Same difference

People might ask what the aviation and nuclear sectors have in common. Commercial civil aviation is a public-facing activity, transporting billions of people each year. It is a dynamic and competitive international sector, where time is money and customer satisfaction is a high priority.

By contrast, nuclear power plants (and associated fuel cycle facilities) are some of the most robust static structures on earth, with control points that prevent unauthorised public access. Security at these plants is often characterised by the phrase ‘guns, guards and gates’, which is very different to the public image that airports want to achieve. But, in fact, we have found several common themes and some strong similarities. Examples include:

  • The state is ultimately accountable for security, and both sectors are overseen by national regulators;
  • Most countries view the sectors as part of the national critical infrastructure;
  • For both, security arrangements are of significant political and public concern;
  • Both sectors are increasingly concerned about cybersecurity and insider threats, and the implications of drone technology;
  • Operators in both sectors would say their first priority is safety and security.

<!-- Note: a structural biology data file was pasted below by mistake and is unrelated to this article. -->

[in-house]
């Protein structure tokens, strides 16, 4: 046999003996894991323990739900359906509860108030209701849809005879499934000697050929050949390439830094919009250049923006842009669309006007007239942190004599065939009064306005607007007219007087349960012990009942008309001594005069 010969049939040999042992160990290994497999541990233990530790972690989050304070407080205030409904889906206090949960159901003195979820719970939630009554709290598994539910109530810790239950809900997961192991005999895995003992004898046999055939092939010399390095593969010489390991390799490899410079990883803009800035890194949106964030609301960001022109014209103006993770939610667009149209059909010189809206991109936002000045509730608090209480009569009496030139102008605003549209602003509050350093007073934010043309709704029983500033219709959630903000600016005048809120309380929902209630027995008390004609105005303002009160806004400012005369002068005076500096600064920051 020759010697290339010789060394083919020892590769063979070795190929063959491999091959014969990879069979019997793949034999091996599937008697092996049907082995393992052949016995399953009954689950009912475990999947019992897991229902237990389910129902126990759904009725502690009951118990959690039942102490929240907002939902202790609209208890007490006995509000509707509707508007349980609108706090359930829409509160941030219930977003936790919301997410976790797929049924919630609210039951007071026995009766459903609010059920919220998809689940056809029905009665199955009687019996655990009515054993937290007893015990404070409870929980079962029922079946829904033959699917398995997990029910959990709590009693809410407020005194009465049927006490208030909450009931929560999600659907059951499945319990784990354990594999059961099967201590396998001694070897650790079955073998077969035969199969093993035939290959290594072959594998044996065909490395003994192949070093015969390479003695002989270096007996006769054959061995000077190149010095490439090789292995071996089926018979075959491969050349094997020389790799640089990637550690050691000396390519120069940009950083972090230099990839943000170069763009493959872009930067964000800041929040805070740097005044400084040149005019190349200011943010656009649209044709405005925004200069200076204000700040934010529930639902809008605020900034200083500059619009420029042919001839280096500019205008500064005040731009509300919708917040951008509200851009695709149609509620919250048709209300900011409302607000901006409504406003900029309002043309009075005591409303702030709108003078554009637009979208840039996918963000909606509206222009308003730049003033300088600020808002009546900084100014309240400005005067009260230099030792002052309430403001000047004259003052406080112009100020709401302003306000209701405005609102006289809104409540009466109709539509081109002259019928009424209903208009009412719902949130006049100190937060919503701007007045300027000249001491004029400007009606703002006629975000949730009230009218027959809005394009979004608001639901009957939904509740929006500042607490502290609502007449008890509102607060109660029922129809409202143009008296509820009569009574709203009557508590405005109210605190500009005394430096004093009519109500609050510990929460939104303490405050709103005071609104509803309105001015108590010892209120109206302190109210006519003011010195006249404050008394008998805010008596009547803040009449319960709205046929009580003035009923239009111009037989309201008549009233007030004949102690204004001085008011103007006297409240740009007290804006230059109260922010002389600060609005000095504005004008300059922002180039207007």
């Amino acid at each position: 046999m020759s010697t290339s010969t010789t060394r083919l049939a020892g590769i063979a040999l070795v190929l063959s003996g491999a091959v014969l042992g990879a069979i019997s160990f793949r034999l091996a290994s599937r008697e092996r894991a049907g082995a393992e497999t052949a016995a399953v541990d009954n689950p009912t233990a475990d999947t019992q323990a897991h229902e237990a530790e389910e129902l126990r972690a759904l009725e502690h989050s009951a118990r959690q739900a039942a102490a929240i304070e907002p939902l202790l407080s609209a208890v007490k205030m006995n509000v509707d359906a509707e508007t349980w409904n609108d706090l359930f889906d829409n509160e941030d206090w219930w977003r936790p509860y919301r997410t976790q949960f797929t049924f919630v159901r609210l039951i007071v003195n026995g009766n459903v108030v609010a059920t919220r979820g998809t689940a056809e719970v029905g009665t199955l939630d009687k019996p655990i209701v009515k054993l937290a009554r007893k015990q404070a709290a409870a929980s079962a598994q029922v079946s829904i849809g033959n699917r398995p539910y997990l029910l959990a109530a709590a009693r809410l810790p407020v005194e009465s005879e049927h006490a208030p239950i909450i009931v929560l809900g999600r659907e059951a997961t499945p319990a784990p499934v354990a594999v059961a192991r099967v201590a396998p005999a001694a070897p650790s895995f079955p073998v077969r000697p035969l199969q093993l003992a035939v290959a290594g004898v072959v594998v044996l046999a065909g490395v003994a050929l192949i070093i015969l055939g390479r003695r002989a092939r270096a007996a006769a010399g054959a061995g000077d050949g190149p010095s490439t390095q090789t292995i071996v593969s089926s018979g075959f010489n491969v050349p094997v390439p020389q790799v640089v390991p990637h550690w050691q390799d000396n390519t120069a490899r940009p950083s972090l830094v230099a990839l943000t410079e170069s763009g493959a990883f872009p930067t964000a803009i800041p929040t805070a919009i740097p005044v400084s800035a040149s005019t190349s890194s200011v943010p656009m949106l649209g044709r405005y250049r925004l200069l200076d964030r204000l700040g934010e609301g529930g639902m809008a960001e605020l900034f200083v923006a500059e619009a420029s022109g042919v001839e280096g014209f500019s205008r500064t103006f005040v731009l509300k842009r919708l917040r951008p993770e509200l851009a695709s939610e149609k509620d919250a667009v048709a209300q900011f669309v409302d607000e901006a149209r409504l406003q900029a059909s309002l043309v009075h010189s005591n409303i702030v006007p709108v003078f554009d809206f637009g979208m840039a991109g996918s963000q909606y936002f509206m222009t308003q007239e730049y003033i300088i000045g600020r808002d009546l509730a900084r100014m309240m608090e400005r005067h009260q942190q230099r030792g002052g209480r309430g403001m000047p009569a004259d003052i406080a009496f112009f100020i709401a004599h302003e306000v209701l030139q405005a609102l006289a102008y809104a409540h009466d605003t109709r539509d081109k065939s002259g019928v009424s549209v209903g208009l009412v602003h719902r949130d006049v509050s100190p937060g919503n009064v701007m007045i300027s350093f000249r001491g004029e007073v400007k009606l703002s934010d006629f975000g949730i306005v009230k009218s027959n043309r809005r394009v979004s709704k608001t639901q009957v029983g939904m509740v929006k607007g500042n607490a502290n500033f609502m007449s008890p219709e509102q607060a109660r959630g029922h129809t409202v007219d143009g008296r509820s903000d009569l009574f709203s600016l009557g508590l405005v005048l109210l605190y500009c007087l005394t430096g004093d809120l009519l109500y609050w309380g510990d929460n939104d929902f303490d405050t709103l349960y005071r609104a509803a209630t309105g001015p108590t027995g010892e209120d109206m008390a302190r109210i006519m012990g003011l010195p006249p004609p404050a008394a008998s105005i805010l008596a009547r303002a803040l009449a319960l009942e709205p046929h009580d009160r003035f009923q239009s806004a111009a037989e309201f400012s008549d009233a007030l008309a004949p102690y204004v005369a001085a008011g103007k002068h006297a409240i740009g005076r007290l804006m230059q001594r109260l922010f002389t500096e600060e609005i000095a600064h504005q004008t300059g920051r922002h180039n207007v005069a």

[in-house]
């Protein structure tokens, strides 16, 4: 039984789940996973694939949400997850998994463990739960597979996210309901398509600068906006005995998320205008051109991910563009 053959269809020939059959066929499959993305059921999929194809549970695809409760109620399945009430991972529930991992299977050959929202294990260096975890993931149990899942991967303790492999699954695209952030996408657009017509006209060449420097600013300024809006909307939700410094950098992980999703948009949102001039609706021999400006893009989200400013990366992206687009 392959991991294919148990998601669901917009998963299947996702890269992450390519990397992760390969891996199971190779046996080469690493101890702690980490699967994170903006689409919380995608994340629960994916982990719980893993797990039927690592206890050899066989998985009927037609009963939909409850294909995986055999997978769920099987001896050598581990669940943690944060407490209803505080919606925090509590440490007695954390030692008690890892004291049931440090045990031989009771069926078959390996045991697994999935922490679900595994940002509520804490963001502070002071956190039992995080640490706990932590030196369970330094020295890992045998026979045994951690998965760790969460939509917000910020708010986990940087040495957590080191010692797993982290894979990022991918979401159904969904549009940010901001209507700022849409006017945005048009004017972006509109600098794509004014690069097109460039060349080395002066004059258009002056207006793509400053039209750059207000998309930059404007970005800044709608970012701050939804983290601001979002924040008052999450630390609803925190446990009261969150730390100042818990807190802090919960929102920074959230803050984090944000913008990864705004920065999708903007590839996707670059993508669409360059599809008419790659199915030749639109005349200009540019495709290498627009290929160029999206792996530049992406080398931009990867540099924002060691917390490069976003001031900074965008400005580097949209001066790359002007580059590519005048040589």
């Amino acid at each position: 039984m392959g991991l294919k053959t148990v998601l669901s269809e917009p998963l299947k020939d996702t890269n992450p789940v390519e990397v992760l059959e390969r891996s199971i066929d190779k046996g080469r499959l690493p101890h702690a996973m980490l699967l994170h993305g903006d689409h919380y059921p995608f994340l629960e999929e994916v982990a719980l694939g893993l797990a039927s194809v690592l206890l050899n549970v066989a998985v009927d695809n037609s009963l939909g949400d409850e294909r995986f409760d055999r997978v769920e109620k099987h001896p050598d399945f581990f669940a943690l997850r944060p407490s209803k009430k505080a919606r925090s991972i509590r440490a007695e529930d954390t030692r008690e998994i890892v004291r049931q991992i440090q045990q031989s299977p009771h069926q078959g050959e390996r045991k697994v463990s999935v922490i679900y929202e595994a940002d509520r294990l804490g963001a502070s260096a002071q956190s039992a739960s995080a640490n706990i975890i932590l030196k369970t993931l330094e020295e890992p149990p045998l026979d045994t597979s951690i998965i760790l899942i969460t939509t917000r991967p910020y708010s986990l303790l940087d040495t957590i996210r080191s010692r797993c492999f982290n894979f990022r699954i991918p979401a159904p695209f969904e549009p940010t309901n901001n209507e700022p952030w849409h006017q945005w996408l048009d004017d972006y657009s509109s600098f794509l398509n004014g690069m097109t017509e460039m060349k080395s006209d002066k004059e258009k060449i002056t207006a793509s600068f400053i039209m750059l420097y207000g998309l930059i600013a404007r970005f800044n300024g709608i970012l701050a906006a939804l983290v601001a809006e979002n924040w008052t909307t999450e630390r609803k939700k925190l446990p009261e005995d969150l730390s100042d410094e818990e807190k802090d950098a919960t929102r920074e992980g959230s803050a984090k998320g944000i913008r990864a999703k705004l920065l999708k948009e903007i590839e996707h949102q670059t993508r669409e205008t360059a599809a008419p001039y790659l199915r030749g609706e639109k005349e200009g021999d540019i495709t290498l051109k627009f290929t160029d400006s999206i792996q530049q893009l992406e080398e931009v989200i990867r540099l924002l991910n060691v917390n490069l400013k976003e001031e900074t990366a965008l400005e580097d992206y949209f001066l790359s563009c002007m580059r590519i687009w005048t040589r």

Based on the research, Howsley believes there are opportunities for the two sectors to work more closely together, including joint projects between the IAEA and ICAO and cooperation among national regulators and operators.

Howsley says: “It’s really surprising that we were the first organisation to highlight and research in detail the common challenges as well as the differences between the sectors. To our knowledge, no substantial interactions have taken place between ICAO and the IAEA on security issues since 9/11, despite the fact that they have the same Member States.”

Question of authority

Howsley notes that ICAO’s Member States have given it the authority to implement much more professional and effective security oversight arrangements worldwide, including revised aviation security standards and a mandatory audit programme. Since 2002, ICAO has conducted over 430 audits in 180 states and regularly publishes the consolidated findings showing the level of compliance with ICAO standards.

IAEA Member States have refused to give the organisation equivalent powers in the civil nuclear sector, insisting that everything related to nuclear security be done only at the request of the State.

“Though far from perfect, it really is astonishing how much authority and how well-organised the aviation sector is under ICAO leadership. Wherever we looked, we found a sense of urgency, not just in words but in coordinated actions,” says Howsley.